The Great War magazine is dedicated in large part to the founding editor's grandfather, James Stevenson, who served with the 5th Battalion, The Green Howards (Alexandra, Princess of Wales's Own Yorkshire Regiment) and who earned the Military Medal whilst acting as a 'runner' during the Battle of the Somme in 1916 at Martinpuich.
He volunteered with his cousins at the outbreak of war and joined the local Territorial unit in Scarborough, North Yorkshire. He went to France in April 1915 and saw his first action a couple of days later at St Julien during the Second Battle of Ypres.
Gassed, wounded several times, and eventually taken prisoner in mid 1918, he nevertheless survived and returned home. He later served with the Green Howards and then the Military Police during the Second World War. He died aged 101 on 26th May 1996, another one of the many unsung heroes who came home but never forgot the horrors he had seen, nor the pals he had served with.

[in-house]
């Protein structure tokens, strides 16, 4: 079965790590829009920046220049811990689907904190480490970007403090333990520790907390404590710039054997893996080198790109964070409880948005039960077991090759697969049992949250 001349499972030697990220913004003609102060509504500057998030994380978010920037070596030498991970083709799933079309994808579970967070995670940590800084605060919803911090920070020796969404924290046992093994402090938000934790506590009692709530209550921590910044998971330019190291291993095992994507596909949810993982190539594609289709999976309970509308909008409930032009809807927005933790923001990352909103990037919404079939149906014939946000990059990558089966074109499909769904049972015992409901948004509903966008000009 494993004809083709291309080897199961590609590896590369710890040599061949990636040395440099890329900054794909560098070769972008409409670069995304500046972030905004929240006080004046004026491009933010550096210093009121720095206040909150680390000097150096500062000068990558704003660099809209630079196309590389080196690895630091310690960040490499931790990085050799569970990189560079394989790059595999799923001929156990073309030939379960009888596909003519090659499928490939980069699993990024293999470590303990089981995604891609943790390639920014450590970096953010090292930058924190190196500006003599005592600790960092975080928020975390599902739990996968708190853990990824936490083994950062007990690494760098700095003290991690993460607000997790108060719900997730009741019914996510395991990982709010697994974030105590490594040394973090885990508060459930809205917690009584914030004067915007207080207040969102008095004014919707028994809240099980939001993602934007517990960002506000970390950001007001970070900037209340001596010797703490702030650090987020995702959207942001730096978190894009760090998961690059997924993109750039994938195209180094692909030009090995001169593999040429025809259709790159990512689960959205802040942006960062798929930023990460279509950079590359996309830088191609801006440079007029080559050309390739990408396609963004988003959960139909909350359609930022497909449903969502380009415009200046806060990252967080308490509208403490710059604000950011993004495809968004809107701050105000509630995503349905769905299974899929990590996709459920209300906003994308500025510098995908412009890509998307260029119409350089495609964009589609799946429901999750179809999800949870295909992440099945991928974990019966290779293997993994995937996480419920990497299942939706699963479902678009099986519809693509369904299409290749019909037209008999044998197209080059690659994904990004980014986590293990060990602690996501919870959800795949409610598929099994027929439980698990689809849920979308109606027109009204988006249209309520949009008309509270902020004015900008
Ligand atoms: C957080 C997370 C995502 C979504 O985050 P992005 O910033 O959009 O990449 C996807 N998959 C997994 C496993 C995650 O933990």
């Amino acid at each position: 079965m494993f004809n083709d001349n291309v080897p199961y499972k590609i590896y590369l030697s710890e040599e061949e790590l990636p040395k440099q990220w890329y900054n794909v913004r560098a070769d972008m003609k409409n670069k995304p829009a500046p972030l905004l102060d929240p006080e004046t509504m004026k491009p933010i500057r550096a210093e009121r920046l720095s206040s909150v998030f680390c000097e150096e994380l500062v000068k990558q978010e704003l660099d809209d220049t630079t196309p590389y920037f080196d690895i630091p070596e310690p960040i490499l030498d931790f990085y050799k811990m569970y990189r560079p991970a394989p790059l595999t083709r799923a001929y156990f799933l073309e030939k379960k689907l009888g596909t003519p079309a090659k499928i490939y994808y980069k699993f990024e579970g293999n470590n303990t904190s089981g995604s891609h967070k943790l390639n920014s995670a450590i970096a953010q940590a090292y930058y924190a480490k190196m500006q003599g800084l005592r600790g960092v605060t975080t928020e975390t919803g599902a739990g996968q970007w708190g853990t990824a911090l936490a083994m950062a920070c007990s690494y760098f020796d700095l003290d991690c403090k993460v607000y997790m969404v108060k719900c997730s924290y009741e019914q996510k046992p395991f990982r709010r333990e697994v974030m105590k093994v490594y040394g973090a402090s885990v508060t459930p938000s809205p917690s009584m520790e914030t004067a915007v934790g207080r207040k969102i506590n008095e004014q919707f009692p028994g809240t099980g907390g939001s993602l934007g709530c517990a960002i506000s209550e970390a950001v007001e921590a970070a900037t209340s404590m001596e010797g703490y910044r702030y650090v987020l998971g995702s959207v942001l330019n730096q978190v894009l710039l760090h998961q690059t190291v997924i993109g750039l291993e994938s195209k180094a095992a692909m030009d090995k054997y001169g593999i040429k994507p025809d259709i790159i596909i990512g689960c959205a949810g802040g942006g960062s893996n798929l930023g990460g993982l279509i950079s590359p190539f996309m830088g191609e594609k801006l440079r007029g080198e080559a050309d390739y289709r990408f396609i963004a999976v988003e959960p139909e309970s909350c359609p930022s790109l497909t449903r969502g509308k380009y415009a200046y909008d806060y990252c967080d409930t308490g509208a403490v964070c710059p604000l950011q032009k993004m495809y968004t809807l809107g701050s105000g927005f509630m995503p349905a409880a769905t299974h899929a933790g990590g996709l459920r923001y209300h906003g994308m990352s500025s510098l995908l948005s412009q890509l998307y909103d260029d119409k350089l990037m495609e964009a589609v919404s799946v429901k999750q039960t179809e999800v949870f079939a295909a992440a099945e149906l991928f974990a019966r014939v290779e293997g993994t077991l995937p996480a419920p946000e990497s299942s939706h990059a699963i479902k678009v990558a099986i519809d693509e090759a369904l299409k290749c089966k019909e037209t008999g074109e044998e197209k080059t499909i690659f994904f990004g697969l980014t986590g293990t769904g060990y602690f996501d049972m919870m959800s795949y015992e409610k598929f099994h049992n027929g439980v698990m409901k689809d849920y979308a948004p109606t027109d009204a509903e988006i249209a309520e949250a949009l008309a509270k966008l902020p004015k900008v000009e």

Private Monkman, shown above, was his best friend until going 'over the top' in 1916 he was shot in the stomach. Jim bent down to help his friend but was told to leave him and go on by a Sergeant. He never saw his friend again.
The Great War magazine is also dedicated to all those who served, in whatever capacity, from all nations and is our way of keeping faith with their memory so they will not be forgotten.
A book written by the editor and published in 1999 by Great Northern Publishing - 'Baptism of Fire - The 5th Green Howards at the Battle of St Julien, April 1915' - was based in part on James Stevenson's personal notebook diaries which he maintained through the war, including during his captivity (although keeping a diary was a serious offence). The book is available from our on-line military history bookshop.